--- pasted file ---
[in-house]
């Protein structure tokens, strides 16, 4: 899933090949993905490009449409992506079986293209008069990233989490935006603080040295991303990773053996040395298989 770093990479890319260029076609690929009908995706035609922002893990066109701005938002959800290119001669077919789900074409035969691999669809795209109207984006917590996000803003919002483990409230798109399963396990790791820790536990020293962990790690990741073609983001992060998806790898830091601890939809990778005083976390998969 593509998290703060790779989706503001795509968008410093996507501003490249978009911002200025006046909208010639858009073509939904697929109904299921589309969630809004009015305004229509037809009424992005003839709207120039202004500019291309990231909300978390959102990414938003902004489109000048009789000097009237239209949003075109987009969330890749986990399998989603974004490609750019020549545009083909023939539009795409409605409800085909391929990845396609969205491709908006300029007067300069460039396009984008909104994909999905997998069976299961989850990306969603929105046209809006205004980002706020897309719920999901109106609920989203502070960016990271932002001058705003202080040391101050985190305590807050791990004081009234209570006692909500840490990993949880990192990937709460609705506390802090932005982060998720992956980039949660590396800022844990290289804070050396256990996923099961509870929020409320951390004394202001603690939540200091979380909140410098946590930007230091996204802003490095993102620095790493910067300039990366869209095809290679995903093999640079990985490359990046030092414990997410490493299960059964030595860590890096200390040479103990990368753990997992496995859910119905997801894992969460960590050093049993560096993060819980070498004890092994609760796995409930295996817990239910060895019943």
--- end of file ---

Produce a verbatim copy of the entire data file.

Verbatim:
[in-house]
């Protein structure tokens, strides 16, 4: 899933090949993905490009449409992506079986293209008069990233989490935006603080040295991303990773053996040395298989 770093990479890319260029076609690929009908995706035609922002893990066109701005938002959800290119001669077919789900074409035969691999669809795209109207984006917590996000803003919002483990409230798109399963396990790791820790536990020293962990790690990741073609983001992060998806790898830091601890939809990778005083976390998969 593509998290703060790779989706503001795509968008410093996507501003490249978009911002200025006046909208010639858009073509939904697929109904299921589309969630809004009015305004229509037809009424992005003839709207120039202004500019291309990231909300978390959102990414938003902004489109000048009789000097009237239209949003075109987009969330890749986990399998989603974004490609750019020549545009083909023939539009795409409605409800085909391929990845396609969205491709908006300029007067300069460039396009984008909104994909999905997998069976299961989850990306969603929105046209809006205004980002706020897309719920999901109106609920989203502070960016990271932002001058705003202080040391101050985190305590807050791990004081009234209570006692909500840490990993949880990192990937709460609705506390802090932005982060998720992956980039949660590396800022844990290289804070050396256990996923099961509870929020409320951390004394202001603690939540200091979380909140410098946590930007230091996204802003490095993102620095790493910067300039990366869209095809290679995903093999640079990985490359990046030092414990997410490493299960059964030595860590890096200390040479103990990368753990997992496995859910119905997801894992969460960590050093049993560096993060819980070498004890092994609760796995409930295996817990239910060895019943």